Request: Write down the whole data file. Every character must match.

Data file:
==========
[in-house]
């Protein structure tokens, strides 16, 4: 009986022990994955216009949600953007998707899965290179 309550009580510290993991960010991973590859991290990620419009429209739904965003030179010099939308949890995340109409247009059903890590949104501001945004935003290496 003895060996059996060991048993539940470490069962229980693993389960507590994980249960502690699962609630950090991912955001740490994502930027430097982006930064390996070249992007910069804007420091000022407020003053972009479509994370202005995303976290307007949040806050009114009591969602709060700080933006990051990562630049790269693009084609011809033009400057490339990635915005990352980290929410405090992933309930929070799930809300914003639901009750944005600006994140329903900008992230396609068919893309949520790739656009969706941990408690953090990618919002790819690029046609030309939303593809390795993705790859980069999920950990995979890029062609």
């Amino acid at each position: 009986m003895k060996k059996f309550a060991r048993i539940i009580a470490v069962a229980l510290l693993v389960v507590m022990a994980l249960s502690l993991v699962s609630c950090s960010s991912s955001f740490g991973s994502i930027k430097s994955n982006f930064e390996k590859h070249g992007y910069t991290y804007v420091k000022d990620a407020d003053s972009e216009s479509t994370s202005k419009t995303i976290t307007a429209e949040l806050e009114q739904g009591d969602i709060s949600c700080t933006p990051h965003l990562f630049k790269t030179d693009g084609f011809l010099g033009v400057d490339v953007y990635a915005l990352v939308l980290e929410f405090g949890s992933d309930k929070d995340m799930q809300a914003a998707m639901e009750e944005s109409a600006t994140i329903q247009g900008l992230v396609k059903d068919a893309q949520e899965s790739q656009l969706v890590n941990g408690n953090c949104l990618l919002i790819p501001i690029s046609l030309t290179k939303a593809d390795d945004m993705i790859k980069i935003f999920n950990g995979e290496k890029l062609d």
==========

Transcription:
[in-house]
């Protein structure tokens, strides 16, 4: 009986022990994955216009949600953007998707899965290179 309550009580510290993991960010991973590859991290990620419009429209739904965003030179010099939308949890995340109409247009059903890590949104501001945004935003290496 003895060996059996060991048993539940470490069962229980693993389960507590994980249960502690699962609630950090991912955001740490994502930027430097982006930064390996070249992007910069804007420091000022407020003053972009479509994370202005995303976290307007949040806050009114009591969602709060700080933006990051990562630049790269693009084609011809033009400057490339990635915005990352980290929410405090992933309930929070799930809300914003639901009750944005600006994140329903900008992230396609068919893309949520790739656009969706941990408690953090990618919002790819690029046609030309939303593809390795993705790859980069999920950990995979890029062609």
């Amino acid at each position: 009986m003895k060996k059996f309550a060991r048993i539940i009580a470490v069962a229980l510290l693993v389960v507590m022990a994980l249960s502690l993991v699962s609630c950090s960010s991912s955001f740490g991973s994502i930027k430097s994955n982006f930064e390996k590859h070249g992007y910069t991290y804007v420091k000022d990620a407020d003053s972009e216009s479509t994370s202005k419009t995303i976290t307007a429209e949040l806050e009114q739904g009591d969602i709060s949600c700080t933006p990051h965003l990562f630049k790269t030179d693009g084609f011809l010099g033009v400057d490339v953007y990635a915005l990352v939308l980290e929410f405090g949890s992933d309930k929070d995340m799930q809300a914003a998707m639901e009750e944005s109409a600006t994140i329903q247009g900008l992230v396609k059903d068919a893309q949520e899965s790739q656009l969706v890590n941990g408690n953090c949104l990618l919002i790819p501001i690029s046609l030309t290179k939303a593809d390795d945004m993705i790859k980069i935003f999920n950990g995979e290496k890029l062609d």